This is an excerpt from The Rohingyas by Azeem Ibrahim

A target of choice

There is a clear racial aspect to the overall pattern of legal discrimination against the Rohingyas. However, it must be stressed that the persecution and discrimination against the Rohingyas was not a particular feature of Burma at independence. Instead, they were subject to the official distrust of all non-Burman groups and the situation has been quite deliberately worsened since then. There is ample evidence from the 1950s and 1960s that the Rohingyas were just one of many ethnic groups in the country who faced discrimination, but were also an accepted part of the ethnic patchwork.

One important reason for the change to more direct persecution in the 1970s was that the Burmese Road to Socialism was proving to be an economic disaster. The regime needed an easily identifiable group it could victimise and against which it could construct wider discrimination. The Rohingyas fitted this role. They were unarmed, ethnically easily identifiable, spoke a non-Burmese language and were Muslims in a country where 90 per cent of the population was Buddhist.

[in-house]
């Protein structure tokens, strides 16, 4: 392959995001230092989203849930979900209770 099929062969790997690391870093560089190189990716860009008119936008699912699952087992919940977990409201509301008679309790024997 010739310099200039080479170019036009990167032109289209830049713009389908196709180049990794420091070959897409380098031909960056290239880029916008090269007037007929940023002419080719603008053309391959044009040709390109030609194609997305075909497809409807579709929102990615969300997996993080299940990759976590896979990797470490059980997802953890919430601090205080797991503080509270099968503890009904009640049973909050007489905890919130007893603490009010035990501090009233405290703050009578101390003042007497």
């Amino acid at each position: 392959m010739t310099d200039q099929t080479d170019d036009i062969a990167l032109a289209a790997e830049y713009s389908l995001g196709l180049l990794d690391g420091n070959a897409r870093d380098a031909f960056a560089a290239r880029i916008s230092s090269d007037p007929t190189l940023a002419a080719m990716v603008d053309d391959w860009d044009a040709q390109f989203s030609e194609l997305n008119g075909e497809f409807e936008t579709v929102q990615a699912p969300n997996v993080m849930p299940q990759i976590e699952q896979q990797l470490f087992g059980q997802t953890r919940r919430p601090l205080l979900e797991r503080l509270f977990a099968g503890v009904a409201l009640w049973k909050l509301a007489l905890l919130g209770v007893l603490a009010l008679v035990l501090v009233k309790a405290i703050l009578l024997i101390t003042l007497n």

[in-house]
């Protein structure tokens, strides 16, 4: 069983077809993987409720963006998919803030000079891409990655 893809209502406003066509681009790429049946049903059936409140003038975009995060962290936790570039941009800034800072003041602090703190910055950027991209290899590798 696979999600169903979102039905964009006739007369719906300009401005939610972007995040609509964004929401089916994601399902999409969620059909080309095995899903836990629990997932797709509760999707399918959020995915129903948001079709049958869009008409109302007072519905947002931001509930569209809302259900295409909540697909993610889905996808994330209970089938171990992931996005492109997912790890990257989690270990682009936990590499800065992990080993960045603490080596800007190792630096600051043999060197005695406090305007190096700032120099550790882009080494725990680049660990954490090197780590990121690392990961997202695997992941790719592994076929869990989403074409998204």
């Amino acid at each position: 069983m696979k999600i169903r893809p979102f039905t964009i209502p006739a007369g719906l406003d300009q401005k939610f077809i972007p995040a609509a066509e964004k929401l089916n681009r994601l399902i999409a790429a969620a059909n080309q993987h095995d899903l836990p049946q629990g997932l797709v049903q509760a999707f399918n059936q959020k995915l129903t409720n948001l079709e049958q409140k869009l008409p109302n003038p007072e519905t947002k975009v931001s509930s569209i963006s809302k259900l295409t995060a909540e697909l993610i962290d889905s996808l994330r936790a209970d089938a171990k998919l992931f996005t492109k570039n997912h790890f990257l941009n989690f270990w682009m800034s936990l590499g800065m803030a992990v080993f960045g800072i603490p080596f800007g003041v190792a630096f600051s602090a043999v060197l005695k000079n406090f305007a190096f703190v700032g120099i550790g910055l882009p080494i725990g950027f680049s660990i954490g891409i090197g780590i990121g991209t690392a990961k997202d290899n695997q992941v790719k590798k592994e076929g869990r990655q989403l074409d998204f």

Ultimately, the military regime used the concept of a Buddhist identity as the basis of citizenship to deny rights to minorities in Burma. This was done gradually and partially, since there were some groups such as the largely Christian Chin who were unlikely to convert to Buddhism. In the early 1960s this was applied in a limited way as the regime used Buddhism as one pillar of its legitimacy but, as the economy worsened, finding internal ‘enemies’ became ever more important. Further acts in the 1990s imposed restrictions on the Rohingyas, since they were deemed to be foreigners, including limiting them to having no more than two children, introducing forced birth control, and restricting marriage. These restrictions resulted in officials invading people’s homes to check who was living there.In addition, the Rohingyas have no automatic rights to travel, even between townships in Rakhine, without authorisation. Permission to leave the region and travel elsewhere in Burma is very rarely granted.

If this legislation and discrimination was simply a historical legacy of the period of military rule and dictatorship, it might be possible to hope the situation will correct itself as the democratic process develops. However, as we shall see in the next chapter, the shift to democracy has worsened the legal position of the Rohingyas and has seen a dramatic escalation in the violence they face.

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